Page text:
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Wings know they have a long way to go

By Jerry Brown - NHL.com Correspondent

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Wings know they have a long way to go
Leading their series with the Coyotes two games to none, the Red Wings refuse to sit back and relax.
SCOTTSDALE, Ariz. – The Detroit Red Wings have certainly been here before: Up 2-0 after skating circles around a frustrated opponent, delighting the home crowd at Joe Louis Arena and giving every fan who smuggled a squid into the seats to have a chance to put it on ice.

But the last 11 times the Wings have gone up 2-zip, they went on the road and promptly lost Game 3 to a revitalized foe and their energizing fans. As recently as 2007, Detroit twisted Calgary into a pretzel twice in Detroit, only to head to Alberta and watch the Flames turn the tables and tied the series.

The Coyotes played their best hockey of the series in the final two periods of Game 2, scoring three power-play goals to turn a 4-0 laugher into a 4-3 white-knuckler. Good news for Phoenix, but that may also serve only to have the Red Wings more focused on taking complete control when the series moves to Jobing.com Arena for Game 3 Monday night.

"We got off to a good start, but we know we've got a long way to go here," Detroit center Kris Draper said. "They're probably going to build off the third period they had with a big momentum swing. We know they're going to come.
 
"We've done some good things so far in Games 1 and 2, but we know Game 3 is a very important game for both teams. We want to make sure we're ready to go and respond.''

 Detroit will again be without Henrik Zetterberg, although his knee injury is improving. Zetterberg skated with his teammates for the first time since the April 6 hit by Carolina's Bryan Allen, although he steered clear of contact.

"It was about an hour. I don't know if I did that much," Zetterberg said. "It's fun to be out there. Step by step. I felt a little better than yesterday. As long as that progress is going that way, I'm happy.''

Red Wings coach Mike Babcock is concerned about the amount of penalties his team is piling up. Detroit dodged a bullet in Game 1 when the Coyotes failed on six power-play chances – four of them in the first period – but in Game 2, Phoenix clicked on three of their last five chances to construct a rally.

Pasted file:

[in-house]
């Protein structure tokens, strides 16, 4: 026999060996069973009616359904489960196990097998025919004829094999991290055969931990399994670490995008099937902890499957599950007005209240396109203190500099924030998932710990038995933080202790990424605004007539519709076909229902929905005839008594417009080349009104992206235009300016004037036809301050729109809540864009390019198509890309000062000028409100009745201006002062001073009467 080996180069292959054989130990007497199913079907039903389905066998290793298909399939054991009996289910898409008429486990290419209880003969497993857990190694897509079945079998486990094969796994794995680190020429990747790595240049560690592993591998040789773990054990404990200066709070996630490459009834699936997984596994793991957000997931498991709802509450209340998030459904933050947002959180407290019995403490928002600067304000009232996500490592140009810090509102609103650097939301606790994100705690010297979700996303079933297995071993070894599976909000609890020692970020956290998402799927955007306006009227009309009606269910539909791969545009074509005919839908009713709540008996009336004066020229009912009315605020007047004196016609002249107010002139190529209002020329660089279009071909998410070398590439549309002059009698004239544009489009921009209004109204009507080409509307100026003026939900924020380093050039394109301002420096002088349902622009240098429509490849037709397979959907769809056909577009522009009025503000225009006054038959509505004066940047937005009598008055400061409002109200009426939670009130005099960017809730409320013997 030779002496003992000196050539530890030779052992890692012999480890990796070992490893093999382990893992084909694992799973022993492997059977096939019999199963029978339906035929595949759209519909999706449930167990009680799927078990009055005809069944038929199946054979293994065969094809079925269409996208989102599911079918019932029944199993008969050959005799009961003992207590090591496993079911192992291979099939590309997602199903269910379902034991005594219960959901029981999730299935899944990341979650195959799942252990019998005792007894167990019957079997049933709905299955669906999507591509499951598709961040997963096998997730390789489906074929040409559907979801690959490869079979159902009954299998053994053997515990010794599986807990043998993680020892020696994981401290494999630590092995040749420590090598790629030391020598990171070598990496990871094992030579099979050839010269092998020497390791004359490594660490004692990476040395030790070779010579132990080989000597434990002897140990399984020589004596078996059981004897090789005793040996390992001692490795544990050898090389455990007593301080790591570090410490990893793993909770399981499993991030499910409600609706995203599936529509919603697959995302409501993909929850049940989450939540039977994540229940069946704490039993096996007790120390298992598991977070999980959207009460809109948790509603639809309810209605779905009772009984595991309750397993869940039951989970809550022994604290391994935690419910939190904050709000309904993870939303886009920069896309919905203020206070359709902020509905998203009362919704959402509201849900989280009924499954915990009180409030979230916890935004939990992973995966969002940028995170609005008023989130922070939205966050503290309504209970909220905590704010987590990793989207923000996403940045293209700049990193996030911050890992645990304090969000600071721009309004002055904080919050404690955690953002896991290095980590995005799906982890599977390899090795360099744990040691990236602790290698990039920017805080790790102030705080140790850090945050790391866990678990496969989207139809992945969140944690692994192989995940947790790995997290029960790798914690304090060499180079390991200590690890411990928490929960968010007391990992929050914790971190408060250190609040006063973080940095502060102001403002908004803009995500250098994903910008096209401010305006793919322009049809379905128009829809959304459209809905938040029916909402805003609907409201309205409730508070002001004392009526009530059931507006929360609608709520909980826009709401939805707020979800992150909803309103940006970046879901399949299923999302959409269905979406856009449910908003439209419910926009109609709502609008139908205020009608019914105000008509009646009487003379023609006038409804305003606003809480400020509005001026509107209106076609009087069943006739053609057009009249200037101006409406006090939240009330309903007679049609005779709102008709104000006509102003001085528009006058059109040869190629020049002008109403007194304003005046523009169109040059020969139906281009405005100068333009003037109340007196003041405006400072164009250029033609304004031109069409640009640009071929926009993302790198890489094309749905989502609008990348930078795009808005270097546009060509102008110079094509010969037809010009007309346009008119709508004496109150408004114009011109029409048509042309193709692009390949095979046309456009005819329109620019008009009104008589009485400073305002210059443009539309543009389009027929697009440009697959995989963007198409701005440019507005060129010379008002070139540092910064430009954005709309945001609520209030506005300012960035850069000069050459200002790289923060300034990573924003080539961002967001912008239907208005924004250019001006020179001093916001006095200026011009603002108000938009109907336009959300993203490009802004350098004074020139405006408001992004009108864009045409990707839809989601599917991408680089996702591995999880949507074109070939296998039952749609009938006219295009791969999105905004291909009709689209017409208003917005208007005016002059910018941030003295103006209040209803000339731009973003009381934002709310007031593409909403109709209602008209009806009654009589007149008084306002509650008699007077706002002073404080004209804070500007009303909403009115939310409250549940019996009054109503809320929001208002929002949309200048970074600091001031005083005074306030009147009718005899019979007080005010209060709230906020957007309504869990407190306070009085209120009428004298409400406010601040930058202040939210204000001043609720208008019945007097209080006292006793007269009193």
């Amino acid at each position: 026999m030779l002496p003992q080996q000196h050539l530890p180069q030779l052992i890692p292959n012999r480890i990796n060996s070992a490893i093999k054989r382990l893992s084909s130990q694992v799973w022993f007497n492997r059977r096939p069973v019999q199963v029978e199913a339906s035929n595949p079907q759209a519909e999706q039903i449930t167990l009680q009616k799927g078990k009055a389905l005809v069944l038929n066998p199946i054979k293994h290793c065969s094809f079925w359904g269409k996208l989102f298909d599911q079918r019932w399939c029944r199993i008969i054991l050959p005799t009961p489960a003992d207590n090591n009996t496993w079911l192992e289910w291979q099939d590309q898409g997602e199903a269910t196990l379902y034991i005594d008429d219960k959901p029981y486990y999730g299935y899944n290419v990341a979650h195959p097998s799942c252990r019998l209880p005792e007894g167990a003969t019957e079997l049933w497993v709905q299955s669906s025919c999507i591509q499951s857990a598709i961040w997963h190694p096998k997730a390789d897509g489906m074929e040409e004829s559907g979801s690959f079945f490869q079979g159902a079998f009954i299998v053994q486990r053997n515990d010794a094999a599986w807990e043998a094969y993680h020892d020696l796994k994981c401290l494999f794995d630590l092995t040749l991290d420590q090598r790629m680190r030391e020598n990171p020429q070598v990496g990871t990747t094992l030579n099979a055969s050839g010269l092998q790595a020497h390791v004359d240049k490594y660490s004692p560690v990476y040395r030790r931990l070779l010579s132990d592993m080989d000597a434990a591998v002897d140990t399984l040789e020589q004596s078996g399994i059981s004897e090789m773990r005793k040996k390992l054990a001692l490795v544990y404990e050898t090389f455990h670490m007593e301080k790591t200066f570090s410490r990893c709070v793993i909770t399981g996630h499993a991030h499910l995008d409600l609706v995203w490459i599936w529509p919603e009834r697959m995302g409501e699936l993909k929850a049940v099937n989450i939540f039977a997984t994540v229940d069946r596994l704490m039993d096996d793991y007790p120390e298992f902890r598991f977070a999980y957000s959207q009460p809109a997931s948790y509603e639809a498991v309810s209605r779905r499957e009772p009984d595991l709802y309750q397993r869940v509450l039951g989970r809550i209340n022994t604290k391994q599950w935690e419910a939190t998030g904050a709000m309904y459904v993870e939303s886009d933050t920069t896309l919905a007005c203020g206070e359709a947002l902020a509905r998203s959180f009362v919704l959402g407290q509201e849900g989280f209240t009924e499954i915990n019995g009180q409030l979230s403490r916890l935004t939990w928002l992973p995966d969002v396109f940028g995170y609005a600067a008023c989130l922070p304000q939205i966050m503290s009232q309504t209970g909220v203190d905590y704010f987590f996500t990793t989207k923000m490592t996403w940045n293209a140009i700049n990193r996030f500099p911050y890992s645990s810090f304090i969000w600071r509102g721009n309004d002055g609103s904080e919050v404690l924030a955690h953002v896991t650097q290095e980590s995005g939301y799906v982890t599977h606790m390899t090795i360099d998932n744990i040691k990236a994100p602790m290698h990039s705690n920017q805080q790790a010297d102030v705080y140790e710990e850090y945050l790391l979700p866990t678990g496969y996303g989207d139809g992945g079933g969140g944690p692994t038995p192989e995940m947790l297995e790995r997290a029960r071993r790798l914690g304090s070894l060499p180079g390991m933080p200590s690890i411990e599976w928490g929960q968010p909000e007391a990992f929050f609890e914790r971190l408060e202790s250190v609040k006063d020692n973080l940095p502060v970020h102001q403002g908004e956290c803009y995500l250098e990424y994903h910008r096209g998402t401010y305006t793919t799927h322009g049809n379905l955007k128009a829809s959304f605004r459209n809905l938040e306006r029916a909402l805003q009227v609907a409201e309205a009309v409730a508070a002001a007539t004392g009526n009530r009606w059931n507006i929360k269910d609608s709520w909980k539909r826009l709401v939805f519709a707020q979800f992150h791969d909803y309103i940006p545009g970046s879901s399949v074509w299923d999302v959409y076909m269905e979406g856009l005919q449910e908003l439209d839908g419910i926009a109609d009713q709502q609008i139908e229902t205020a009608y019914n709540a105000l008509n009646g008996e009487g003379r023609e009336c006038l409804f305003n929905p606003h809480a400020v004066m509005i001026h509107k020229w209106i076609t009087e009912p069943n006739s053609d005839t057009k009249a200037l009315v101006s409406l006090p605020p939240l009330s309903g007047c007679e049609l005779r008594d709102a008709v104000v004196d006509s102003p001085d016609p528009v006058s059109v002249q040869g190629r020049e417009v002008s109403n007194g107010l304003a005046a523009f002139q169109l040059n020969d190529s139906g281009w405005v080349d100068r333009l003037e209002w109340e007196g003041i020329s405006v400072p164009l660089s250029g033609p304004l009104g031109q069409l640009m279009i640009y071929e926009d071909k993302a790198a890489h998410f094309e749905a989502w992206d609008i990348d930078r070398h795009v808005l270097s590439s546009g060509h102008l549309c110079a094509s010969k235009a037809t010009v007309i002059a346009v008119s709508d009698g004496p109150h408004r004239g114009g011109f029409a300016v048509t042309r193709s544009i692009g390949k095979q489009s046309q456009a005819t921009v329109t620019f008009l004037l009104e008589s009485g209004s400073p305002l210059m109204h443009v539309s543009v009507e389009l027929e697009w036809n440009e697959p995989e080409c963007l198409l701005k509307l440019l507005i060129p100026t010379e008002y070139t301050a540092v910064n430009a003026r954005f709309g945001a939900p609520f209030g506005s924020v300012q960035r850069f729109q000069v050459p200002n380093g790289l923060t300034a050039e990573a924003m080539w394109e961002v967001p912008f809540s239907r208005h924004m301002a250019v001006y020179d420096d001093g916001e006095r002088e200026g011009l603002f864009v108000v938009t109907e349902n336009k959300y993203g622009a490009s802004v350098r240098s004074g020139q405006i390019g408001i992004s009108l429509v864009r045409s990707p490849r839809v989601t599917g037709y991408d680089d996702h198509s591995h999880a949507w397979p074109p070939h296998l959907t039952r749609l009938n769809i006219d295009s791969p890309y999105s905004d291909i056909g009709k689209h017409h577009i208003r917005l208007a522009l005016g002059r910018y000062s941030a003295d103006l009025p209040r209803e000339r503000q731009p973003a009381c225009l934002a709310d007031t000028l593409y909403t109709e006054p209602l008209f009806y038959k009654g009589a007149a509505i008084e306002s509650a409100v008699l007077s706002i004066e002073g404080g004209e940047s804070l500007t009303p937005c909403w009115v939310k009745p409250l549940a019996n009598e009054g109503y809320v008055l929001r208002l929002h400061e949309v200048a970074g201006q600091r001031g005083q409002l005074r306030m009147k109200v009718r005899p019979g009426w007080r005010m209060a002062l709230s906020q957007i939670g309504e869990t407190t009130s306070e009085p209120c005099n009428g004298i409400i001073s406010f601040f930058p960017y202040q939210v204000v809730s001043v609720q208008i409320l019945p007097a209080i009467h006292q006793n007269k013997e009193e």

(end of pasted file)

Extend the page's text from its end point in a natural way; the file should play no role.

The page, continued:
"We average about eight minutes in penalties throughout the year and suddenly we're getting 17, so something's different about (the refereeing)," Babcock said. "We're a very disciplined team, and we got to be real disciplined (in Game 3). We got to stay out of the penalty box, and we’ve got to be better on the penalty-kill.''

Detroit has had good success in Phoenix. They won three of four playoff games here last year, including a 6-1 thrashing in Game 7. And there is always a strong legion of Red Wings fans who enjoy adding a red hue to Phoenix's traditional "White Out" for the postseason – dozens of them showed up in Scottsdale for Sunday's practice at the Ice Den just to get a peek at their hockey heroes.

"You always love when you can go into another team's building in the playoffs and hear some chants. There is a good following here," Draper said. "But the bottom line is us making sure we're ready to play."

 The Red Wings have done a good job of getting traffic in front of Phoenix goalie Ilya Bryzgalov – something they've done in the past with great success. Tomas Holmstrom was in Bryzgalov's face for both Detroit power-play goals in Game 2, and then deflected a goal past him to give the Wings a 4-0 lead.

"Seems like it was one of those days. He had a hard time seeing the puck," Holmstrom said. "Guys from the point made some good shots through there. We got to him yesterday but for sure he's going to bounce back. He played great in the third for them and gave them a chance to get back in the game. We got to get more pucks to the net and more screens on him."


Quote of the Day

I remember the first time at Wrigley Field all of us had the long johns, the turtlenecks and the extra equipment because we were afraid of being cold. Halfway through the first period everybody's ripping everything off and we just ended up wearing what we would normally wear for a game at the United Center.

— Chicago Blackhawks forward Patrick Sharp on the 2009 Bridgestone NHL Winter Classic